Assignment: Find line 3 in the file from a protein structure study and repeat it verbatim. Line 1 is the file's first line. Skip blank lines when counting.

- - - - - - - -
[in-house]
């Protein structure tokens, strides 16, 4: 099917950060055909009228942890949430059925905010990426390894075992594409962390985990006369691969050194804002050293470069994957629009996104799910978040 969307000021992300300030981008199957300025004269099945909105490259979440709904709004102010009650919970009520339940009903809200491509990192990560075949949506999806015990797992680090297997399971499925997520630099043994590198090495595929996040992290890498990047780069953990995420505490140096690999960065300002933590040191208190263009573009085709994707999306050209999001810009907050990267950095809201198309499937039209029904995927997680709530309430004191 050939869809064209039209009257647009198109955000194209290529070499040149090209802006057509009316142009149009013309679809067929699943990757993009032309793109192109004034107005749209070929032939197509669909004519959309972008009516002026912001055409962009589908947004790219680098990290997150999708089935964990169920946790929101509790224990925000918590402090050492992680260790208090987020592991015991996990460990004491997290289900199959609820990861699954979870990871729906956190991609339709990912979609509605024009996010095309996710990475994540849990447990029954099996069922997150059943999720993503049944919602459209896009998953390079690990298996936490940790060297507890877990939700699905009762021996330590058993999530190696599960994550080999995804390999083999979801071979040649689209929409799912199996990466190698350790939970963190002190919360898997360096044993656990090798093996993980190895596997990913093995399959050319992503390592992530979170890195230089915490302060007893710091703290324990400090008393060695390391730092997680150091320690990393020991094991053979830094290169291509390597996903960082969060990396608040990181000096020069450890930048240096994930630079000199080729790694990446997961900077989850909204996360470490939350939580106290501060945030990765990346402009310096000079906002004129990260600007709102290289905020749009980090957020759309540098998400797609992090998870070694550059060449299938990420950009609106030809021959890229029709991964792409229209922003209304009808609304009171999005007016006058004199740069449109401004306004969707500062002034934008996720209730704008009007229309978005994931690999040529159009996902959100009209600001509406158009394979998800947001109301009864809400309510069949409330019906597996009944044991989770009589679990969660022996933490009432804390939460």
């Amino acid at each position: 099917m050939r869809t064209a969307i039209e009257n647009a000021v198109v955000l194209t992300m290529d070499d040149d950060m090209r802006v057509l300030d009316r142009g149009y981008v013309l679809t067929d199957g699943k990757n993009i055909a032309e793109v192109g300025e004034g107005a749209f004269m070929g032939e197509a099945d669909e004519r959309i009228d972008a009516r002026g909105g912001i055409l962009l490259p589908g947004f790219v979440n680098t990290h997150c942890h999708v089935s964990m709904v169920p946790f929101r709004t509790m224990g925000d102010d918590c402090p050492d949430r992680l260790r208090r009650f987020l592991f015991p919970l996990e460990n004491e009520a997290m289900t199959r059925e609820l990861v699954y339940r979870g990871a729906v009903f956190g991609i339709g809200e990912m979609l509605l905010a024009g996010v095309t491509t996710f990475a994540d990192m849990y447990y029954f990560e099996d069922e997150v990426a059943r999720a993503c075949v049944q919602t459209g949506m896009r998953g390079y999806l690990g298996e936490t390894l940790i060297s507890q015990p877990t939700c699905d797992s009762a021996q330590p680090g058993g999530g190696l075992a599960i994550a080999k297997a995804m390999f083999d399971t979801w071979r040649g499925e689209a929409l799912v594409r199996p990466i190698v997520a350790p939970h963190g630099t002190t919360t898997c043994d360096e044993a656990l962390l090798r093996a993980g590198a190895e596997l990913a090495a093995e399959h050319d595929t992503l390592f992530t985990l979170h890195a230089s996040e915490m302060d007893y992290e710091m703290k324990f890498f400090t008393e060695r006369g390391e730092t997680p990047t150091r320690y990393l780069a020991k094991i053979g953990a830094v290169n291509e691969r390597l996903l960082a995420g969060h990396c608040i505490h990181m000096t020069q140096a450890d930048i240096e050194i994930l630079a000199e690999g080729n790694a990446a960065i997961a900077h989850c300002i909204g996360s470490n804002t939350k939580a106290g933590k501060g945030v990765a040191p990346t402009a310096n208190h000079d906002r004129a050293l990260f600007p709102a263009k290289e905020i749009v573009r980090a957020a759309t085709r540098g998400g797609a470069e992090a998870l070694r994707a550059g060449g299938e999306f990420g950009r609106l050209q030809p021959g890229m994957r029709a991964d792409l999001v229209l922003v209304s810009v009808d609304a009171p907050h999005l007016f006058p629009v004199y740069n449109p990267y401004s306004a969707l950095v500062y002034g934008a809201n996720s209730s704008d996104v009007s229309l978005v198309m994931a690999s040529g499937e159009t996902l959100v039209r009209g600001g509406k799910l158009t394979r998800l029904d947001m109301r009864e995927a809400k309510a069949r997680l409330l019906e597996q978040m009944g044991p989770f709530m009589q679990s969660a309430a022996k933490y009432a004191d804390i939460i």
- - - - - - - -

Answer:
């Amino acid at each position: 099917m050939r869809t064209a969307i039209e009257n647009a000021v198109v955000l194209t992300m290529d070499d040149d950060m090209r802006v057509l300030d009316r142009g149009y981008v013309l679809t067929d199957g699943k990757n993009i055909a032309e793109v192109g300025e004034g107005a749209f004269m070929g032939e197509a099945d669909e004519r959309i009228d972008a009516r002026g909105g912001i055409l962009l490259p589908g947004f790219v979440n680098t990290h997150c942890h999708v089935s964990m709904v169920p946790f929101r709004t509790m224990g925000d102010d918590c402090p050492d949430r992680l260790r208090r009650f987020l592991f015991p919970l996990e460990n004491e009520a997290m289900t199959r059925e609820l990861v699954y339940r979870g990871a729906v009903f956190g991609i339709g809200e990912m979609l509605l905010a024009g996010v095309t491509t996710f990475a994540d990192m849990y447990y029954f990560e099996d069922e997150v990426a059943r999720a993503c075949v049944q919602t459209g949506m896009r998953g390079y999806l690990g298996e936490t390894l940790i060297s507890q015990p877990t939700c699905d797992s009762a021996q330590p680090g058993g999530g190696l075992a599960i994550a080999k297997a995804m390999f083999d399971t979801w071979r040649g499925e689209a929409l799912v594409r199996p990466i190698v997520a350790p939970h963190g630099t002190t919360t898997c043994d360096e044993a656990l962390l090798r093996a993980g590198a190895e596997l990913a090495a093995e399959h050319d595929t992503l390592f992530t985990l979170h890195a230089s996040e915490m302060d007893y992290e710091m703290k324990f890498f400090t008393e060695r006369g390391e730092t997680p990047t150091r320690y990393l780069a020991k094991i053979g953990a830094v290169n291509e691969r390597l996903l960082a995420g969060h990396c608040i505490h990181m000096t020069q140096a450890d930048i240096e050194i994930l630079a000199e690999g080729n790694a990446a960065i997961a900077h989850c300002i909204g996360s470490n804002t939350k939580a106290g933590k501060g945030v990765a040191p990346t402009a310096n208190h000079d906002r004129a050293l990260f600007p709102a263009k290289e905020i749009v573009r980090a957020a759309t085709r540098g998400g797609a470069e992090a998870l070694r994707a550059g060449g299938e999306f990420g950009r609106l050209q030809p021959g890229m994957r029709a991964d792409l999001v229209l922003v209304s810009v009808d609304a009171p907050h999005l007016f006058p629009v004199y740069n449109p990267y401004s306004a969707l950095v500062y002034g934008a809201n996720s209730s704008d996104v009007s229309l978005v198309m994931a690999s040529g499937e159009t996902l959100v039209r009209g600001g509406k799910l158009t394979r998800l029904d947001m109301r009864e995927a809400k309510a069949r997680l409330l019906e597996q978040m009944g044991p989770f709530m009589q679990s969660a309430a022996k933490y009432a004191d804390i939460i």